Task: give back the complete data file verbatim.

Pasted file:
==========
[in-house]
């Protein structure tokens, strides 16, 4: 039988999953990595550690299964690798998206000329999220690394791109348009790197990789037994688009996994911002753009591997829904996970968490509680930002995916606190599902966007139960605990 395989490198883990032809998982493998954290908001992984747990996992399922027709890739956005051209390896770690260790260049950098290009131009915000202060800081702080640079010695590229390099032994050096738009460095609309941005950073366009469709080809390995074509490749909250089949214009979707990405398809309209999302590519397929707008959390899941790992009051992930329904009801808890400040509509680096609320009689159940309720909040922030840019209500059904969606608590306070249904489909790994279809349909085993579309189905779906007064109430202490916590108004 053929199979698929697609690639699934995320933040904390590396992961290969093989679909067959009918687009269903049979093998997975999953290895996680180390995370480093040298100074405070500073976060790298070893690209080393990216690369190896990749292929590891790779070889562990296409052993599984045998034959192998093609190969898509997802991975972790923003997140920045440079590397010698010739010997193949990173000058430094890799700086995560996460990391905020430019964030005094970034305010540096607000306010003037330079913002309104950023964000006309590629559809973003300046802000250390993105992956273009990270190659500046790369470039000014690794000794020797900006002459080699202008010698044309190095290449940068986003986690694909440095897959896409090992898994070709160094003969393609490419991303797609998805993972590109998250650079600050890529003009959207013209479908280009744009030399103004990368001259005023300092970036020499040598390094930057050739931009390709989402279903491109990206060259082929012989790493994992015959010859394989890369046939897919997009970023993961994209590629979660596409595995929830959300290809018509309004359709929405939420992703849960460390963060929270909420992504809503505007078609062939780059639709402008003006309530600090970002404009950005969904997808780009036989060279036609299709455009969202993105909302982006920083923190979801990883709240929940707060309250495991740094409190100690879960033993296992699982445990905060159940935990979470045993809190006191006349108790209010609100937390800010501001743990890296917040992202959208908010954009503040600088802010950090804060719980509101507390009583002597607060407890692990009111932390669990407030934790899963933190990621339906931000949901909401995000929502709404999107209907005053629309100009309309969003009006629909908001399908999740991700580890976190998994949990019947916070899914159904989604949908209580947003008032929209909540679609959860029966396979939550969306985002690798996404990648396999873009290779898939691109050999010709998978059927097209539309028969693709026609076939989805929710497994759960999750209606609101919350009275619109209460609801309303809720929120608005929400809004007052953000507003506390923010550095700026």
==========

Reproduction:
[in-house]
């Protein structure tokens, strides 16, 4: 039988999953990595550690299964690798998206000329999220690394791109348009790197990789037994688009996994911002753009591997829904996970968490509680930002995916606190599902966007139960605990 395989490198883990032809998982493998954290908001992984747990996992399922027709890739956005051209390896770690260790260049950098290009131009915000202060800081702080640079010695590229390099032994050096738009460095609309941005950073366009469709080809390995074509490749909250089949214009979707990405398809309209999302590519397929707008959390899941790992009051992930329904009801808890400040509509680096609320009689159940309720909040922030840019209500059904969606608590306070249904489909790994279809349909085993579309189905779906007064109430202490916590108004 053929199979698929697609690639699934995320933040904390590396992961290969093989679909067959009918687009269903049979093998997975999953290895996680180390995370480093040298100074405070500073976060790298070893690209080393990216690369190896990749292929590891790779070889562990296409052993599984045998034959192998093609190969898509997802991975972790923003997140920045440079590397010698010739010997193949990173000058430094890799700086995560996460990391905020430019964030005094970034305010540096607000306010003037330079913002309104950023964000006309590629559809973003300046802000250390993105992956273009990270190659500046790369470039000014690794000794020797900006002459080699202008010698044309190095290449940068986003986690694909440095897959896409090992898994070709160094003969393609490419991303797609998805993972590109998250650079600050890529003009959207013209479908280009744009030399103004990368001259005023300092970036020499040598390094930057050739931009390709989402279903491109990206060259082929012989790493994992015959010859394989890369046939897919997009970023993961994209590629979660596409595995929830959300290809018509309004359709929405939420992703849960460390963060929270909420992504809503505007078609062939780059639709402008003006309530600090970002404009950005969904997808780009036989060279036609299709455009969202993105909302982006920083923190979801990883709240929940707060309250495991740094409190100690879960033993296992699982445990905060159940935990979470045993809190006191006349108790209010609100937390800010501001743990890296917040992202959208908010954009503040600088802010950090804060719980509101507390009583002597607060407890692990009111932390669990407030934790899963933190990621339906931000949901909401995000929502709404999107209907005053629309100009309309969003009006629909908001399908999740991700580890976190998994949990019947916070899914159904989604949908209580947003008032929209909540679609959860029966396979939550969306985002690798996404990648396999873009290779898939691109050999010709998978059927097209539309028969693709026609076939989805929710497994759960999750209606609101919350009275619109209460609801309303809720929120608005929400809004007052953000507003506390923010550095700026």